Huh ... that's not a bad idea. Matter of fact, it could still serve as wastebasket: just put a false floor in it. You could fit a Mini-ITX motherboard, power supply and a hard drive in there easily. Use USB or Firewire for your peripherals.
    • Fossil computer? Does this mean it runs windows?
    • Re: (Score:1, Troll)

      by PopeRatzo (965947) *
      I salute the creativity and craftsmanship that go into these projects, but "Steampunk" has not only jumped the shark, but the shark has torn it to bits and there's blood in the water. In fact, you can have my portion of all "tech-nostalgia" and divide it amongst yourselves. I've finished with it, thanks.
      • Re: (Score:2, Interesting)

        by Windom Earle (1200137)
        That's right. Fashion may come and go, but the nixie-tube digital voltmeter on my bench just keeps on measuring.

        IOW some of us sat and watch it come and go. The excellent gear sticks around, though. I fired up an old Superior Instruments CR Bridge (with 'eye-tube' indicator) last week that probably hadn't been powered in two decades. Yep, it still works, and now it will be useful. I keep saying that someday I will put my vacuum tube random noise generator online to share it as a source of randomness w
        • Re: (Score:2, Insightful)

          by tubegeek (958995)
          Nixies. The technology that died too soon. R.I.P. -j
        • by Grishnakh (216268)
          Your idea about the Dell sounds like a total waste of time and money; you're talking about installing the guts from an old, slow computer into a modern chassis that cost as little to make as possible and has no interesting or redeeming qualities: this is "the worst of both worlds". Better ideas are where people install modern computer hardware into old SGI chasses, which were arguably works of art.

          There's two things that are important with industrial items like this: 1) how useful is it, and 2) how pretty
  • I HAVE to have that! Not only is it a great laptop, but also it has it's own anti-theft. Who would steal something that could be easily overlooked as an old box?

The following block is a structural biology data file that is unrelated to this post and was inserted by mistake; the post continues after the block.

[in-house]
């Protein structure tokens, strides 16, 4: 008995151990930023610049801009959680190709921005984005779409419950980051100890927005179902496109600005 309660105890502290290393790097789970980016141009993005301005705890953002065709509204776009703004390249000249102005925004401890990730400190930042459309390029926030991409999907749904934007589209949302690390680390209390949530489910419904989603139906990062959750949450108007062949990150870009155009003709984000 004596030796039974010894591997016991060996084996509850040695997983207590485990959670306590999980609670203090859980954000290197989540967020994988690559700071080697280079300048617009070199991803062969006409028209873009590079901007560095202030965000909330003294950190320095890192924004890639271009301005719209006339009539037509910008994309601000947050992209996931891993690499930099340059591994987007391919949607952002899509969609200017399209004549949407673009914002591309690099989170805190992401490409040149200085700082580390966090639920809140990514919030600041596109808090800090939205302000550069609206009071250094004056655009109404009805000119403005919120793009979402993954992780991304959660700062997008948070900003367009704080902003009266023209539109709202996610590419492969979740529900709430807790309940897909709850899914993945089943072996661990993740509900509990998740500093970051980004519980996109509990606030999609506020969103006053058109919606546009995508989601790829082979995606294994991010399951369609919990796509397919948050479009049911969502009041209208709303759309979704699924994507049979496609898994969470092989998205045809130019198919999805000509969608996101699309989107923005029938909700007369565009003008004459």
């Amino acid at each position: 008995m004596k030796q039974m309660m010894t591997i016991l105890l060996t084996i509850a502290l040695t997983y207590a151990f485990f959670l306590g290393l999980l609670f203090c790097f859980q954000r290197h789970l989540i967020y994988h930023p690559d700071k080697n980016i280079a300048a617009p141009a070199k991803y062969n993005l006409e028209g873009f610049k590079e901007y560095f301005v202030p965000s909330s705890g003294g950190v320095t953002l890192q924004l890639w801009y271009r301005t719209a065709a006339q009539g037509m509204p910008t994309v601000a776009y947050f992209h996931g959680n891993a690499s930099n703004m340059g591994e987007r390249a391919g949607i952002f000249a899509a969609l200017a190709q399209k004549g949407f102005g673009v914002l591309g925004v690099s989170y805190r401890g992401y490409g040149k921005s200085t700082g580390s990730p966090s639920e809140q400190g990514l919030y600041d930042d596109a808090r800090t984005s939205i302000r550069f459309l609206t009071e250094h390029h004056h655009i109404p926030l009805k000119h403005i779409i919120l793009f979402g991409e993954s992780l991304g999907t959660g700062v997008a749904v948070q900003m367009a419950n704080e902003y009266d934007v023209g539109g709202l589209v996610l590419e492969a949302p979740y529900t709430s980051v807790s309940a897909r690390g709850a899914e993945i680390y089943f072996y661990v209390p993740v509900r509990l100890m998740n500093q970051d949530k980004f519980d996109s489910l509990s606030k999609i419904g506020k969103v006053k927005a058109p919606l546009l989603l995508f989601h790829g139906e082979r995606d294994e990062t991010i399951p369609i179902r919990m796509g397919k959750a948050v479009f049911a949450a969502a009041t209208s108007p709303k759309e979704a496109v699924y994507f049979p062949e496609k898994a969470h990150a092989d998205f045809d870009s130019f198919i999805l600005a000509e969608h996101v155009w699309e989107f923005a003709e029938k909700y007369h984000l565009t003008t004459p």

• Re: (Score:2, Insightful)

      by Sorcha Payne (1047874)
      It kinda looks like an old box that might be worth something, so thieves don't even need to know its a computer.
  • This would have looked right in place in the recent remake of the movie Time Machine. The gears in the lid are a very nice touch.

    Only thing that I wouldn't like is how big it is. It looks to stand over 3" tall, a lot of that is in the lid I think.
    • I have the feeling the thing is intended more to impress people than anything else, and it is impressive.
  • Meh, as long as it doesnt really RUN on Steam, it is not a Steampunk Laptop to me ;)
    • Well, that's really easy to fix. Go download Steam [steampowered.com] and run your computer on it.
    • Yeah, but it DOES run Linux. ;-)

    • by Grishnakh (216268)
      Technically, it probably DOES run on steam, as do most electrical things in the world. See, electricity is typically generated by either burning some fossil fuel or by creating a nuclear reaction with U-235, and using the heat generated to turn water into steam, which then turns steam turbines. The only exceptions are hydro (dams use water to turn turbines directly), wind (wind turns turbine directly) and solar (PV: electricity is directly converted into electricity; however, there's also solar power stat
  • This story is about as old as the genre of the articles coverage itself.
  • by Goaway (82658) on Sunday December 16, 2007 @11:16AM (#21716982) Homepage
    It really is a shame to put that much effort into making something, and then totally ruining it with that cover, that just screams that the creator knows nothing about how clockwork actually works. It really is kind of an eyesore on an otherwise beautiful piece of work.
    • Yes, I tend to agree. Now, if that clockwork were motorized and actually did something it would be unbelievably cool. Imagine if you turned the key, and the clockwork engaged and did a Rube Goldberg thing and finally turned the power on.
      • by CensorshipDonkey (1108755) on Sunday December 16, 2007 @12:40PM (#21717556)
        If you read the article, you'd see he originally attempted actual, moving clockwork on the back powered by an electric train motor. However, in order to hold gears in the very precise positions necessary, their axles must be set in a thick piece of material. This made for a top case so thick and heavy the laptop would overbalance and fall backward when opened. So, he instead went with a thinner, workable cover and cosmetic only gears.
        • their axles must be set in a thick piece of material.

          Yeah, alignment is critical with mechanism that tiny. Actually, what he could have done was have smaller pieces of strong material: that would have provided local rigidity without as much mass. Oh well. In any event, no I didn't read the article, I was too busy marveling at the pictures.
        • by Goaway (82658)
          And that was a big mistake. He should have scrapped the clockwork idea entirely, and the result would have been much more pleasing.
        • by Grishnakh (216268)
          Maybe he should have used a plate of titanium instead; it's much lighter than steel but with comparable strength. Especially in the 6Al-4V alloy.

          Of course, this would have been rather expensive...
    • by nurb432 (527695)
      True, but how many people will take that close of a look, or actually understand?
      • Re: (Score:3, Insightful)